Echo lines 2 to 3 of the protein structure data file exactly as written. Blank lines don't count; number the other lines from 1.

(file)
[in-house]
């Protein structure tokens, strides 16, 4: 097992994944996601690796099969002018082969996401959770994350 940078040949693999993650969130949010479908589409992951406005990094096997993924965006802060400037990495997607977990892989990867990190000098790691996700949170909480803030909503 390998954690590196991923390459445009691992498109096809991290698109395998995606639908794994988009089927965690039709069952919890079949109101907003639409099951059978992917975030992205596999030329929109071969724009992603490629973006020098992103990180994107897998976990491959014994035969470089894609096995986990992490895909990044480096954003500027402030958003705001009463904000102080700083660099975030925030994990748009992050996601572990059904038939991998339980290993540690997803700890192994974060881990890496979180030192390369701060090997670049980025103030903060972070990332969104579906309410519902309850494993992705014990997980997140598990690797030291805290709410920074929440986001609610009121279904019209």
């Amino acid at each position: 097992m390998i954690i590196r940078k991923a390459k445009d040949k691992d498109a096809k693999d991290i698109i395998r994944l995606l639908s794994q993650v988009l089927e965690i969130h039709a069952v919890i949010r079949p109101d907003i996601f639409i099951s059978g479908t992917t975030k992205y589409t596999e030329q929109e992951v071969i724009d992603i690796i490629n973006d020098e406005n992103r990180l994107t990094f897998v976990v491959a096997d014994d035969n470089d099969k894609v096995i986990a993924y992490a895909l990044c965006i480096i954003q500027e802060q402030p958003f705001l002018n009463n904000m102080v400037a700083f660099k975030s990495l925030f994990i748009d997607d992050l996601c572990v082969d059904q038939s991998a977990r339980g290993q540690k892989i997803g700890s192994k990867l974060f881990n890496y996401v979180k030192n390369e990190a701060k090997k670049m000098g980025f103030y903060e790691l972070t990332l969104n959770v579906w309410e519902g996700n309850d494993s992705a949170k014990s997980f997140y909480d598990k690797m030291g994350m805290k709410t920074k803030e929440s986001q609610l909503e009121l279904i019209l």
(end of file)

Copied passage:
């Protein structure tokens, strides 16, 4: 097992994944996601690796099969002018082969996401959770994350 940078040949693999993650969130949010479908589409992951406005990094096997993924965006802060400037990495997607977990892989990867990190000098790691996700949170909480803030909503 390998954690590196991923390459445009691992498109096809991290698109395998995606639908794994988009089927965690039709069952919890079949109101907003639409099951059978992917975030992205596999030329929109071969724009992603490629973006020098992103990180994107897998976990491959014994035969470089894609096995986990992490895909990044480096954003500027402030958003705001009463904000102080700083660099975030925030994990748009992050996601572990059904038939991998339980290993540690997803700890192994974060881990890496979180030192390369701060090997670049980025103030903060972070990332969104579906309410519902309850494993992705014990997980997140598990690797030291805290709410920074929440986001609610009121279904019209």
């Amino acid at each position: 097992m390998i954690i590196r940078k991923a390459k445009d040949k691992d498109a096809k693999d991290i698109i395998r994944l995606l639908s794994q993650v988009l089927e965690i969130h039709a069952v919890i949010r079949p109101d907003i996601f639409i099951s059978g479908t992917t975030k992205y589409t596999e030329q929109e992951v071969i724009d992603i690796i490629n973006d020098e406005n992103r990180l994107t990094f897998v976990v491959a096997d014994d035969n470089d099969k894609v096995i986990a993924y992490a895909l990044c965006i480096i954003q500027e802060q402030p958003f705001l002018n009463n904000m102080v400037a700083f660099k975030s990495l925030f994990i748009d997607d992050l996601c572990v082969d059904q038939s991998a977990r339980g290993q540690k892989i997803g700890s192994k990867l974060f881990n890496y996401v979180k030192n390369e990190a701060k090997k670049m000098g980025f103030y903060e790691l972070t990332l969104n959770v579906w309410e519902g996700n309850d494993s992705a949170k014990s997980f997140y909480d598990k690797m030291g994350m805290k709410t920074k803030e929440s986001q609610l909503e009121l279904i019209l």